Abstract

Pyrolusite (MnO2, tetragonal) is commonly created in the natural environment by the oxidation of manganite (MnOOH, monoclinic). Such secondary pyrolusite typically displays anomalous, nontetragonal characteristics. In this high-resolution transmission electron microscopy (hrtem) study, Mn5O8 (monoclinic) was found intergrown with pyrolusite that had formed from manganite. This occurrence of Mn5O8 is of interest for several reasons: (1) Mn5O8 has been identified in a natural manganite-pyrolusite mixture. Assuming that it is not an artifact of hrtem observation, this is the first report of naturally occurring Mn5O8. (2) Aligned monoclinic Mn5O8 intergrown with pyrolusite may be partly responsible for the nontetragonal character of secondary pyrolusite. (3) Mn5O8-pyrolusite intergrowths occur adjacent to manganite. This occurrence suggests that the oxidation of manganite may form both pyrolusite and Mn5O8.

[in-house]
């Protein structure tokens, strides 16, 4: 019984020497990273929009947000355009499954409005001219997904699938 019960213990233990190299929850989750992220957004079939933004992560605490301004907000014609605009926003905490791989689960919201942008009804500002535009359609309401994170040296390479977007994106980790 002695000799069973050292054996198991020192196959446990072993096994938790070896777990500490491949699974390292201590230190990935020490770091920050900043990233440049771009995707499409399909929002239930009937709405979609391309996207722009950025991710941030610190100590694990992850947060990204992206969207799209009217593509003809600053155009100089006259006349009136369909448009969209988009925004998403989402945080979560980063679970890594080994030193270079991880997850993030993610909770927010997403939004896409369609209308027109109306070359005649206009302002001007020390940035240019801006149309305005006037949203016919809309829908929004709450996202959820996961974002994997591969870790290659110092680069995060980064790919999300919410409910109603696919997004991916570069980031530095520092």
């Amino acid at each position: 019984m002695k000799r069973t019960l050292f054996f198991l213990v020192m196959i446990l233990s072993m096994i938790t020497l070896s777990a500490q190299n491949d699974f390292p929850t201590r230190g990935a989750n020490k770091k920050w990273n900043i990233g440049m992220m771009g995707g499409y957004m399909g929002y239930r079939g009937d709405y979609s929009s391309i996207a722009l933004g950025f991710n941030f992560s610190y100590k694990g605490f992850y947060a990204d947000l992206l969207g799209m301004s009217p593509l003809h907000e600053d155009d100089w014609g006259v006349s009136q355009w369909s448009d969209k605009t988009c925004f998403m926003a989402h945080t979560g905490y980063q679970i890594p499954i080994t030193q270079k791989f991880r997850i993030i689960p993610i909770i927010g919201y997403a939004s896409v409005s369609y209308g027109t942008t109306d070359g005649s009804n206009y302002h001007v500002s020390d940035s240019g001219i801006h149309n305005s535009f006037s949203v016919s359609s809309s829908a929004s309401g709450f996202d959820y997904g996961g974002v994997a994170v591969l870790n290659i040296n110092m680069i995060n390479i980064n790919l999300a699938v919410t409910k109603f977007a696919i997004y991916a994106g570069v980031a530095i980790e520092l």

Another new Mn oxide has been identified through selected-area electron diffraction. We hypothesize that this phase is a structural modification of pyrolusite. Ordering of OH groups and Mn atoms of different oxidation states is a possible explanation for this modification.

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